Year Released: 2010
MPAA Rating: Unrated
Running Time: 57 minutes
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The final year of Nazi Germany, as seen from its collapse under the Soviet Union’s brutal offensive, is the subject of this curious documentary. Working from a mix of German and Russian newsreel footage, the film details the Red Army’s strategy in pushing eastward across Poland and the Nazi hierarchy’s increasingly desperate attempts to regain the military upper hand.
Some of the information presented here rarely comes up in U.S. history textbooks, such as the massive evacuation of German civilians from Polish and Baltic territories and the role of Soviet women soldiers in the frontline conflict. The film also provides very rare footage of several crucial events of the war’s final months, including an aerial view of the firebombing of Dresden and a behind-the-scenes study of the Yalta conference.
However, the film’s consideration of history is decidedly skewered: outside of the Dresden footage and a brief citation of the struggle in the Ardennes, there is no mention of American or British military operations leading up to the fall of Germany. Also, the film goes out of its way to detail the level of German civilian casualties during the conflict, but there is no mention of the liberation of concentration camps by the Allied forces.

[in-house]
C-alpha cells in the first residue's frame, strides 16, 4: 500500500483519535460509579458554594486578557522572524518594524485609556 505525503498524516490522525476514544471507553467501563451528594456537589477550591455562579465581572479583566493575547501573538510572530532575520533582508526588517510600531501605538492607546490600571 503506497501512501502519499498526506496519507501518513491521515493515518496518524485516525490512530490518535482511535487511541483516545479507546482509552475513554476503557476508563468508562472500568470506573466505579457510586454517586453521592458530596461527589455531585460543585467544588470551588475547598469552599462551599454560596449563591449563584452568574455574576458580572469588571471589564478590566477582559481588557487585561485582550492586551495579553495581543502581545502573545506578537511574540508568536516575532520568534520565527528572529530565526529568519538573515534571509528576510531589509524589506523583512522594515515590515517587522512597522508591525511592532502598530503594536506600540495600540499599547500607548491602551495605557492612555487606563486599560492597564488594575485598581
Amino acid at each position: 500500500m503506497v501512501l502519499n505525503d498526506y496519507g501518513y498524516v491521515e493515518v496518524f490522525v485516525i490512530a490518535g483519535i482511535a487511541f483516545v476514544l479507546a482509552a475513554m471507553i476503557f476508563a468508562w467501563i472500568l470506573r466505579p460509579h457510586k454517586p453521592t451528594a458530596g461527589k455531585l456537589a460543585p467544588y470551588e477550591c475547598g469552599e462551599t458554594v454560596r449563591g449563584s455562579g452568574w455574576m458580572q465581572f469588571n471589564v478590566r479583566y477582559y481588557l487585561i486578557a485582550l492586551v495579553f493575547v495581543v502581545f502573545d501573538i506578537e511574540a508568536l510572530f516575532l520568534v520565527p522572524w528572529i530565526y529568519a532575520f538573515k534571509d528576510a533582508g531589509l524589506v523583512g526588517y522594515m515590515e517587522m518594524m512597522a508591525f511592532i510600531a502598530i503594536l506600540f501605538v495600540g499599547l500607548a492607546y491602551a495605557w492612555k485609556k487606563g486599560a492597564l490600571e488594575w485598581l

It is difficult to blame the film’s director for these omissions, since this DVD is released without any directing credit. Go figure!
Posted on August 26, 2010 in Reviews by Phil Hall
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- PAUL ROBESON: SPEAK OF ME AS I AM (DVD)
- DEATH AND THE CIVIL WAR (DVD)
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